but I do think there's been too much focus on the "individual" and "individual rights" in the U.S.

Cant agree, there has not been enought

"Socialism" is practically profanity here, as is "communism." God forbid people should sacrifice the freedom to do whatever they want whenever they want to in order to be part of a larger community with common goals.

Well these things do not have to be mutually exclusive. And Groups themsleves can take on asspects of individual behaviour. Like it or not we are all a part of a larger group, however common goals is where it gets scarey.

I think being against socialism is "antisocial" to a degree.


Not at all, depends on what you mean by social, if you mean a group you hang with and that group is communist, being a socialist could be considered anti-social, if you mean society, certainly not, it's all relative, socailism has its good and bad points as does capitalism and any other ideology you might care to mention. I can't agree that simply being against a certain idea inherently makes a person anti social. unless their idea is anti-social-ism itself, in which case they are by definition.


We are social creatures like monkeys and dogs, not solitary animals like cheetahs. People seem to have forgotten,

Come on, people have forgotton? You really ignore the elephants in the room, seem to think you live in a society that has just appeared naturally with no influences or social planning.

Devide and conquer.

we're all part of a single entity: humanity. We're all part of that tiny blue pixel Voyager saw when it turned back and looked at Earth from billions of miles away. In an age when a perspective like that is even possible and nearly everyone on the planet is interconnected electronically, that's the one thing we shouldn't have forgotten.

Well it's a rather recent reality, some have not woken up to it yet, so it';s not really something that today can be forgotton, thats for tommorrow.
 

Offline Jolly

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Several years ago I proposed a simple experiment in which we would reduce worldwide anthropogenic carbon dioxide emissions by 25% over a 5 year period without anyone suffering a change in standard of living, to see what effect it might have. The idea was taken up by the World Bank and the UK government's chief economic adviser, but nothing useful has been done. No experimental research.

What the F!

How exactly would you reduce CO2 emissions without shutting off power? Reducing the world's wealth growth?

You are not on the same planet as the rest of us. The idea was never taken up by anybody with a brain. You are deluded. I say this because somebody has to, otherwise you will become more mad.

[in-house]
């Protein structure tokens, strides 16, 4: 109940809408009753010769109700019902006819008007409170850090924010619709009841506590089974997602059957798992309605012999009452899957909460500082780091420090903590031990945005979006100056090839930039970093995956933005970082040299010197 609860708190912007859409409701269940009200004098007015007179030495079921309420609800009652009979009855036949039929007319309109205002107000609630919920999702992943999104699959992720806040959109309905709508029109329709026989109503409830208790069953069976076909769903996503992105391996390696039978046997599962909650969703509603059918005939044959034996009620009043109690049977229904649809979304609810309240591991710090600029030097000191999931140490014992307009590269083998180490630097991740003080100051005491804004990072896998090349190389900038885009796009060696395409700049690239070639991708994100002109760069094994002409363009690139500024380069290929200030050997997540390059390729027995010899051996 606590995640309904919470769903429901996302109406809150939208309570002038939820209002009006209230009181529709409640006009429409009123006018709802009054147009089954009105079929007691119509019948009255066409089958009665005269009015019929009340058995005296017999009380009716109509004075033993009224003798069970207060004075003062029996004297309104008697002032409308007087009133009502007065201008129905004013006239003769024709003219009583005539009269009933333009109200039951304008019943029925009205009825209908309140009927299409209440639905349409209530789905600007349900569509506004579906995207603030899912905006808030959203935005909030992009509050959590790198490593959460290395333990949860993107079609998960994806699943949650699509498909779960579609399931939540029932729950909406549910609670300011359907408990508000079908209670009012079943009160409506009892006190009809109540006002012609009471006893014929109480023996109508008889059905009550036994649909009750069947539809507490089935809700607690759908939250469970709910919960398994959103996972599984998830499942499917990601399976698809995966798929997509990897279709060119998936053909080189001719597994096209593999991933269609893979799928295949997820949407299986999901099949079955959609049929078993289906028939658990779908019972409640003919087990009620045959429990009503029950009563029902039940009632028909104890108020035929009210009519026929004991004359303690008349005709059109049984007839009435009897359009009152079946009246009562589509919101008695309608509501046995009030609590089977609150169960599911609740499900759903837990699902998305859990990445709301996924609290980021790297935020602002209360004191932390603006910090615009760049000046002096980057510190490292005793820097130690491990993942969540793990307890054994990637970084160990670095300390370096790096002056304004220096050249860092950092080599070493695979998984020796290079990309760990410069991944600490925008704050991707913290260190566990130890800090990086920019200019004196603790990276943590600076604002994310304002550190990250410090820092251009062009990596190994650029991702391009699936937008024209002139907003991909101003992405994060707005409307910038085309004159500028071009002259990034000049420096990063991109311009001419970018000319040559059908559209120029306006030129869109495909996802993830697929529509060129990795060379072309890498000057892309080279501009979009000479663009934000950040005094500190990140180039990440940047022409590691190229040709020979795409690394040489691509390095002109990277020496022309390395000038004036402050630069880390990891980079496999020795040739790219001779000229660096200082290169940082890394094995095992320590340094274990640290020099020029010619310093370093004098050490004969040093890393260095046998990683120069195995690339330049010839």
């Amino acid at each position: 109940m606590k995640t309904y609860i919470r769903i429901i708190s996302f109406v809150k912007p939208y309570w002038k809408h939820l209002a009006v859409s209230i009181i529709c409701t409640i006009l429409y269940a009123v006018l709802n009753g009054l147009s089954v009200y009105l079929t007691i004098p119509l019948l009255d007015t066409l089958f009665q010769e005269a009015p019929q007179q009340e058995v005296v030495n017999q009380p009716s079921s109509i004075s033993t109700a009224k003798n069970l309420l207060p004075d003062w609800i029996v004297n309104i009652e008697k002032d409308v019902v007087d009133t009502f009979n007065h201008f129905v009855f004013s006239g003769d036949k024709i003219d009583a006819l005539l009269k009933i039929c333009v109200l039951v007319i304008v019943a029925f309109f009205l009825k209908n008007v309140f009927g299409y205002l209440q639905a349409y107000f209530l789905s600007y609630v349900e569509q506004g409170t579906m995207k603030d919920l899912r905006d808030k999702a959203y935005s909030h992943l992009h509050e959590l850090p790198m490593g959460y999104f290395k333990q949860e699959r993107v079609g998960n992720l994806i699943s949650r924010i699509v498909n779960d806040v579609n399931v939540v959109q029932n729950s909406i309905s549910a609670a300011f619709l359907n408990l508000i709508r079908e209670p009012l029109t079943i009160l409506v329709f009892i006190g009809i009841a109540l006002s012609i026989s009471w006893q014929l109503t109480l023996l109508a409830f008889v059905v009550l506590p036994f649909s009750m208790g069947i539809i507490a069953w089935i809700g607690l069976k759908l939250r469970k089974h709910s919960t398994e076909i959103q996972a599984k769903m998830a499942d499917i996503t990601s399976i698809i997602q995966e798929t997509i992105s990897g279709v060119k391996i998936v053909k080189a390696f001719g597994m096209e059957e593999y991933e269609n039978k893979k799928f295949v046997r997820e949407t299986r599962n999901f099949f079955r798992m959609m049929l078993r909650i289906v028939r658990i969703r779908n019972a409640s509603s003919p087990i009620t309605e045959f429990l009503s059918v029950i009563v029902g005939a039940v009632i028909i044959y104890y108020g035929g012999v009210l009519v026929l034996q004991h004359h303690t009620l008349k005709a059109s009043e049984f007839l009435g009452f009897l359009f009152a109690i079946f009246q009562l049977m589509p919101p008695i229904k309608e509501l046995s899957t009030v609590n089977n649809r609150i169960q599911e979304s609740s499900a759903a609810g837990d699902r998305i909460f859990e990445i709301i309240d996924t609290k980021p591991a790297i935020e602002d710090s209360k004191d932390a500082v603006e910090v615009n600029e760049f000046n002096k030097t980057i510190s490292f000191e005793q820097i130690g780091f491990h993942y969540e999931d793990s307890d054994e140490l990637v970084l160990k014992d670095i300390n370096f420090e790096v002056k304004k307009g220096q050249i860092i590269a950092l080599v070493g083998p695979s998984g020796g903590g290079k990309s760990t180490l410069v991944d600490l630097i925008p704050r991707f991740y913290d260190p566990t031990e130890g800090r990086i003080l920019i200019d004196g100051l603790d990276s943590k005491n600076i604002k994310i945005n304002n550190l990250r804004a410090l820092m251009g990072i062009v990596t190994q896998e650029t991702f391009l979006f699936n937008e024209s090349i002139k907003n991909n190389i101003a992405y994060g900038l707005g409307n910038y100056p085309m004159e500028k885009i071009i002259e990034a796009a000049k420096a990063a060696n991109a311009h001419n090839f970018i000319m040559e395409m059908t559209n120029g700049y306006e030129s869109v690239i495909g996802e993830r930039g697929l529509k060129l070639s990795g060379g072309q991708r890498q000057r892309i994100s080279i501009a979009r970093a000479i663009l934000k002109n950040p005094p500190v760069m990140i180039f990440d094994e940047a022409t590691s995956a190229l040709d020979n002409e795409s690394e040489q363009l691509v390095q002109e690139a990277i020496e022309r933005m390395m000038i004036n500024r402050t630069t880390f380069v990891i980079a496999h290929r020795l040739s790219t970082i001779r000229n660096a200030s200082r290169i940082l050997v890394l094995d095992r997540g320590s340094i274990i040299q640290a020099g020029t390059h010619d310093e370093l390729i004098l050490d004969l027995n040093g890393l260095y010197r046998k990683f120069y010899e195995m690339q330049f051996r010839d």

Hold his breath :)

Clean coal power plants would reduce co2 emmissions, as would moulton salt reactors.

Reverse combustion systems placed over cooling tanks to capture and so covert CO2 emmissions.

You can tell me there are not ways to reduce Co2 emmisions  without shutting off power.

we are wasteful even with waste.


http://www.scientificamerican.com/article/turning-carbon-dioxide-back-into-fuel/

https://en.wikipedia.org/wiki/Clean_coal

https://en.wikipedia.org/wiki/Molten_salt_reactor

Totally possible to increase energy production and reduce Co2 emissions at the same time. Still I'd like to see more research into new forests really, and maybe new forest housing.
http://images.google.de/imgres?imgurl=http://a.fastcompany.net/multisite_files/fastcompany/imagecache/slideshow_large/slideshow/2015/06/3047952-slide-s-2-in-these-new-neighborhoods-the-houses-look-like-trees.jpg&imgrefurl=http://www.fastcoexist.com/3047952/in-these-urban-forest-neighborhoods-the-houses-are-disguised-as-trees&h=422&w=750&tbnid=dTG3TBGlDi_c9M:&tbnh=90&tbnw=160&docid=GZk3xuYOFSjceM&usg=__ZL0snpL5JRsVo7QoKKXzZnK3Ktc=&sa=X&ved=0ahUKEwihk5-lmMbLAhVjQZoKHYUzDgEQ9QEISzAH

P.s we really dont have any wealth growth, it's all gone upstairs, we just have ever increasing bubles of fiat debt paper and the illusion of a house bubble.
« Last Edit: 16/03/2016 22:21:51 by Jolly »
 

Offline alancalverd

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How exactly would you reduce CO2 emissions without shutting off power? Reducing the world's wealth growth?
Stop farming animals for food.

 

Offline JoeBrown

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Stop farming animals for food.
LOL,

That would help a lot.  Unfortunately, its difficult to persuade ppl to refrain from consuming animal products.

I'm a rather spotty vegan. Not because I want to be green, kind to animals, etc.  Its a personal choice, for my health.  I'm eating veggies & pasta, right now, infact.  Once in a while, I break down and eat meat, or some kind of processed cheese product.  Not too often, if I can help it, but us Yank's find it difficult to not eat meat, cheese &/or milk.

I urge friends & family to be more veganistic, and they scoff and contend with issues from not minding their diets better.  :(

Education helps, but you can't make ppl learn when they choose not to.